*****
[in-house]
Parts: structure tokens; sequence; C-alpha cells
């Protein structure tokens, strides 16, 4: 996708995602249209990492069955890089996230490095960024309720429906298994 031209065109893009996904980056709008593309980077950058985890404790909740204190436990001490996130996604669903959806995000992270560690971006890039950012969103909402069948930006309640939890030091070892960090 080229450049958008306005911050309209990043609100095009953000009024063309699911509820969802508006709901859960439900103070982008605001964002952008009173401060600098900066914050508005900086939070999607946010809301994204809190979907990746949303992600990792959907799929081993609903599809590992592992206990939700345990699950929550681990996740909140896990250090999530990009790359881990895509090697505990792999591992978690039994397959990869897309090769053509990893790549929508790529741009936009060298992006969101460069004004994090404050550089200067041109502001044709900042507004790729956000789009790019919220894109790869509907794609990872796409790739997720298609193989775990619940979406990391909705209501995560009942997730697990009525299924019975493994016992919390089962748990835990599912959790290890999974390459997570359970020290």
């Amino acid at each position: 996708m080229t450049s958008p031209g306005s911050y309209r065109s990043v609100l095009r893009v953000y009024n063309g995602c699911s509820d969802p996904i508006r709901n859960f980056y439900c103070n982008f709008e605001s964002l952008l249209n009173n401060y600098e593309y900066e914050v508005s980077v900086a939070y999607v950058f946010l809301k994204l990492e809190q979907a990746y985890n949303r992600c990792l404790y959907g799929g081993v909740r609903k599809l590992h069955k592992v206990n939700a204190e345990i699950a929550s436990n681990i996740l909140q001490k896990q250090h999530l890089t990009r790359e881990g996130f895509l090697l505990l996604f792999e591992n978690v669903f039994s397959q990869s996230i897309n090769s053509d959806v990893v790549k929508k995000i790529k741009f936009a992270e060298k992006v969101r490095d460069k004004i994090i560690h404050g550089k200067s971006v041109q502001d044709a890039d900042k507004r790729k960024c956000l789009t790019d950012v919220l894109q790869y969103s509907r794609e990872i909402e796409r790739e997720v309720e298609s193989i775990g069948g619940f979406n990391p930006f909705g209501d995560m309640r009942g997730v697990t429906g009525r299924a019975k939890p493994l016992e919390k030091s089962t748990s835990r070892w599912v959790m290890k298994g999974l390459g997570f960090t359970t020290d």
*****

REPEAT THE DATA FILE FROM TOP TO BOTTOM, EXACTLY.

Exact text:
[in-house]
Parts: structure tokens; sequence; C-alpha cells
């Protein structure tokens, strides 16, 4: 996708995602249209990492069955890089996230490095960024309720429906298994 031209065109893009996904980056709008593309980077950058985890404790909740204190436990001490996130996604669903959806995000992270560690971006890039950012969103909402069948930006309640939890030091070892960090 080229450049958008306005911050309209990043609100095009953000009024063309699911509820969802508006709901859960439900103070982008605001964002952008009173401060600098900066914050508005900086939070999607946010809301994204809190979907990746949303992600990792959907799929081993609903599809590992592992206990939700345990699950929550681990996740909140896990250090999530990009790359881990895509090697505990792999591992978690039994397959990869897309090769053509990893790549929508790529741009936009060298992006969101460069004004994090404050550089200067041109502001044709900042507004790729956000789009790019919220894109790869509907794609990872796409790739997720298609193989775990619940979406990391909705209501995560009942997730697990009525299924019975493994016992919390089962748990835990599912959790290890999974390459997570359970020290």
């Amino acid at each position: 996708m080229t450049s958008p031209g306005s911050y309209r065109s990043v609100l095009r893009v953000y009024n063309g995602c699911s509820d969802p996904i508006r709901n859960f980056y439900c103070n982008f709008e605001s964002l952008l249209n009173n401060y600098e593309y900066e914050v508005s980077v900086a939070y999607v950058f946010l809301k994204l990492e809190q979907a990746y985890n949303r992600c990792l404790y959907g799929g081993v909740r609903k599809l590992h069955k592992v206990n939700a204190e345990i699950a929550s436990n681990i996740l909140q001490k896990q250090h999530l890089t990009r790359e881990g996130f895509l090697l505990l996604f792999e591992n978690v669903f039994s397959q990869s996230i897309n090769s053509d959806v990893v790549k929508k995000i790529k741009f936009a992270e060298k992006v969101r490095d460069k004004i994090i560690h404050g550089k200067s971006v041109q502001d044709a890039d900042k507004r790729k960024c956000l789009t790019d950012v919220l894109q790869y969103s509907r794609e990872i909402e796409r790739e997720v309720e298609s193989i775990g069948g619940f979406n990391p930006f909705g209501d995560m309640r009942g997730v697990t429906g009525r299924a019975k939890p493994l016992e919390k030091s089962t748990s835990r070892w599912v959790m290890k298994g999974l390459g997570f960090t359970t020290d």